Hemophagocytic lymphohistiocytosis (HLH) is a hyper-inflammatory clinical syndrome associated with neoplastic disorders especially lymphoma, autoimmune conditions, and infectious agents including bacteria, viruses, protozoa and fungi. In both human and veterinary medicine, hemophagocytic histiocytic disorders are clinically important and frequently fatal. HLH in humans can be a primary (familial, autosomal recessive) or secondary (acquired) condition, with both types generally precipitated by an infectious agent. Previously, no mouse model for secondary HLH has been reported. Using Salmonella enterica serotype Typhimurium by oral gavage to mimic naturally-occurring infection in Sv129S6 mice, we characterized the clinical, hematologic and morphologic host responses to disease thereby describing an animal model with the clinicopathologic features of secondary HLH as set forth by the Histiocyte Society: fever, splenomegaly, cytopenias (anemia, thrombocytopenia), hemophagocytosis in bone marrow and spleen, hyperferritinemia, and hypofibrinogenemia. Disease severity correlates with high splenic and hepatic bacterial load, and we show disease course can be monitored and tracked in live animals. Whereby secondary HLH is known to occur in human patients with typhoid fever and other infectious diseases, our characterization of a viable natural disease model of secondary HLH offers an important means to elucidate pathogenesis of poorly understood mechanisms of secondary HLH and investigation of novel therapies. We characterize previously unreported secondary HLH in a chronic mouse model of typhoid fever, and novel changes in hematology including decreased tissue ferric iron storage that differs from classically described anemia of chronic disease. Our studies demonstrate S. Typhimurium infection of mice is a natural infectious disease model of secondary HLH that may have utility for elucidating disease pathogenesis and developing novel therapies. © 2010 Brown et al.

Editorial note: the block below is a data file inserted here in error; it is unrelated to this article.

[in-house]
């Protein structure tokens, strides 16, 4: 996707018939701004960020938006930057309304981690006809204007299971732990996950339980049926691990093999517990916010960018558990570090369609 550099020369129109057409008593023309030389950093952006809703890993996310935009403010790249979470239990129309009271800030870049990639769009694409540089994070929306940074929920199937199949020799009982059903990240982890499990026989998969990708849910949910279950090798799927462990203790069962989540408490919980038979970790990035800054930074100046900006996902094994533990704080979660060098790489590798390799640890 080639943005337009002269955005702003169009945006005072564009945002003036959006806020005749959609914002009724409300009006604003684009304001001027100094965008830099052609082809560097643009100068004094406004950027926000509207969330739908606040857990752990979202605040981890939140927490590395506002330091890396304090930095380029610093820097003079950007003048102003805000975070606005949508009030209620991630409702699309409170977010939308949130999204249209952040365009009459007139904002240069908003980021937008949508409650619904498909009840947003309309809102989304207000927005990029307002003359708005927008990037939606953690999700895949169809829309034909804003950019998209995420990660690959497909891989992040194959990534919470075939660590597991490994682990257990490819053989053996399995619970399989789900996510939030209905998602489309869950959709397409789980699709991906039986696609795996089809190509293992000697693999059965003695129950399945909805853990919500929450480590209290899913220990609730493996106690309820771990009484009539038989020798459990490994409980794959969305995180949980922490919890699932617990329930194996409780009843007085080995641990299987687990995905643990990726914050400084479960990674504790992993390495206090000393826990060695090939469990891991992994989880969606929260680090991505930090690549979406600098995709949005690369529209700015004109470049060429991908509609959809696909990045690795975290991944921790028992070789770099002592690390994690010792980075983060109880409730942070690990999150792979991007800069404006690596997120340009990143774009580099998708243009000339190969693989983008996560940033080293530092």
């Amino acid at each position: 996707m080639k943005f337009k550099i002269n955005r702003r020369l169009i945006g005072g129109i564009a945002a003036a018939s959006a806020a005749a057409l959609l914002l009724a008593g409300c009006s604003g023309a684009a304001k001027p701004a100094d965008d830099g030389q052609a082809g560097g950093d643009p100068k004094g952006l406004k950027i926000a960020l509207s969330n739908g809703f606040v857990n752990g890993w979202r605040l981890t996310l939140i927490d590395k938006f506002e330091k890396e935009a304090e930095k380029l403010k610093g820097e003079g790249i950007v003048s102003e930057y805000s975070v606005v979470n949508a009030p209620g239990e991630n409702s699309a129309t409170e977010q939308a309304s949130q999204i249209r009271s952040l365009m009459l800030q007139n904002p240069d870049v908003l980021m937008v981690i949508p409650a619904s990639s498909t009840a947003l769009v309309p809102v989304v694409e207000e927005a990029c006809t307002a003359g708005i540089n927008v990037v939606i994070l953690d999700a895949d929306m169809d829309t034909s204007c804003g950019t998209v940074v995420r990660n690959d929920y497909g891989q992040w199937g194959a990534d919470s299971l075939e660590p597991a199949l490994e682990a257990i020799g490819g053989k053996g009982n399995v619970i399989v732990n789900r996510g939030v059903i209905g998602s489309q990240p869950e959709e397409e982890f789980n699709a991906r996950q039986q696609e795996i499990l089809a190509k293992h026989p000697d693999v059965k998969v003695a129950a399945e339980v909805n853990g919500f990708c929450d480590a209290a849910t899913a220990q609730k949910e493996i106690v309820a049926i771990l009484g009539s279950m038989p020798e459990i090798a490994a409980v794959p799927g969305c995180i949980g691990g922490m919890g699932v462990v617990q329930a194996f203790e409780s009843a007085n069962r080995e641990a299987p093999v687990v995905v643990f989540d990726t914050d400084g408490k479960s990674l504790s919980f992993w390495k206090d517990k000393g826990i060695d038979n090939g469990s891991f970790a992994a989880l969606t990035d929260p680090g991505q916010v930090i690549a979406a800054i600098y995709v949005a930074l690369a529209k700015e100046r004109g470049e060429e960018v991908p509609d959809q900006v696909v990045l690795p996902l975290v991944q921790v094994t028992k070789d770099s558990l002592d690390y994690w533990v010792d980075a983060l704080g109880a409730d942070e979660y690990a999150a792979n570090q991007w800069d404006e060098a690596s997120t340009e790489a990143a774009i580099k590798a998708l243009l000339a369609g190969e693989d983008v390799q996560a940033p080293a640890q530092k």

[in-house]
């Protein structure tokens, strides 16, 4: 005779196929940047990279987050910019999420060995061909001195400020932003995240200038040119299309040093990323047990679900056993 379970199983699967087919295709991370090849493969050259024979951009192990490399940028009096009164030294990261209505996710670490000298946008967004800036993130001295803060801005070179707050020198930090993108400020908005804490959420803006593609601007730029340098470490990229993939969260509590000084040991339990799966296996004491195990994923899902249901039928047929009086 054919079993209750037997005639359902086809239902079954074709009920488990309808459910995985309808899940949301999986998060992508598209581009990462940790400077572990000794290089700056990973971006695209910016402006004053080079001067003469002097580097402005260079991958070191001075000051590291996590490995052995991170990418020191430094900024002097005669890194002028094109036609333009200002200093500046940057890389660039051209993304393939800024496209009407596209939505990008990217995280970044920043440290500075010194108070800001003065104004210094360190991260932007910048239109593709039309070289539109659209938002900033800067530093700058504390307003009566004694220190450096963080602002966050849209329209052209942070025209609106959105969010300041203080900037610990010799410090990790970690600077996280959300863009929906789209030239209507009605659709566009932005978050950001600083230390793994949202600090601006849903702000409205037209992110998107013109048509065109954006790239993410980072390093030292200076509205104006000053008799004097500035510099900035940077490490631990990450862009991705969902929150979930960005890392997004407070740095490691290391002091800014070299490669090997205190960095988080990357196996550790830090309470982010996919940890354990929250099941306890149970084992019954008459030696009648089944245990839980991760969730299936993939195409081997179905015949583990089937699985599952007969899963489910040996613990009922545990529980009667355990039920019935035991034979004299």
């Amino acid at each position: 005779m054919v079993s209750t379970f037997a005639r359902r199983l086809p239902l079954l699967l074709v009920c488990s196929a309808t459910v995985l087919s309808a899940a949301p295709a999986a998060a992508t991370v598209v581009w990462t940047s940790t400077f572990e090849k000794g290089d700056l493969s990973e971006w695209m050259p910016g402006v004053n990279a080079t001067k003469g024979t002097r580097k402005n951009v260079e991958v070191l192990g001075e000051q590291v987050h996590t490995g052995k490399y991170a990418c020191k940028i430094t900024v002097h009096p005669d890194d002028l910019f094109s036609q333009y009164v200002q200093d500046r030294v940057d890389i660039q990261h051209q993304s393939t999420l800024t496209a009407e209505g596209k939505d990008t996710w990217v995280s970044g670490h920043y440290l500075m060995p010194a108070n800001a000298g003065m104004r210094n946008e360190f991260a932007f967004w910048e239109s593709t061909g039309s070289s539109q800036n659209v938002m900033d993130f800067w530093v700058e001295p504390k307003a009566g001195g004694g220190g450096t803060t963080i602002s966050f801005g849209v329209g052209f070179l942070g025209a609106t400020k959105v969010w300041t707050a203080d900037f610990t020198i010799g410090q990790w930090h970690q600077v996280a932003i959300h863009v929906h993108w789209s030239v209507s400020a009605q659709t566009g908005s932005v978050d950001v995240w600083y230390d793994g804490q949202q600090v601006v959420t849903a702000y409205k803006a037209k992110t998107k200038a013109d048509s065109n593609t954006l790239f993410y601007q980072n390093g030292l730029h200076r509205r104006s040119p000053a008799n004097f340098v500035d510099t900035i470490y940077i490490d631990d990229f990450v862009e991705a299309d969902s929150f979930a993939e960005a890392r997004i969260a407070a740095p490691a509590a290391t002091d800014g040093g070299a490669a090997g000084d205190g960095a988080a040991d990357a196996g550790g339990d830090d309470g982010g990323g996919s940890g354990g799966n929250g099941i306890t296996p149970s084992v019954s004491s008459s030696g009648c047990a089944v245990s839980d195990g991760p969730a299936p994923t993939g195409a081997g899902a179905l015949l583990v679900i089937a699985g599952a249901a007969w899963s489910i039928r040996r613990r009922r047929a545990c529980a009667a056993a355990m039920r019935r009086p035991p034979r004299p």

Brown, D. E., McCoy, M. W., Pilonieta, M. C., Nix, R. N., & Detweiler, C. S. (2010). Chronic murine typhoid fever is a natural model of secondary hemophagocytic lymphohistiocytosis. PLoS ONE, 5(2). https://doi.org/10.1371/journal.pone.0009441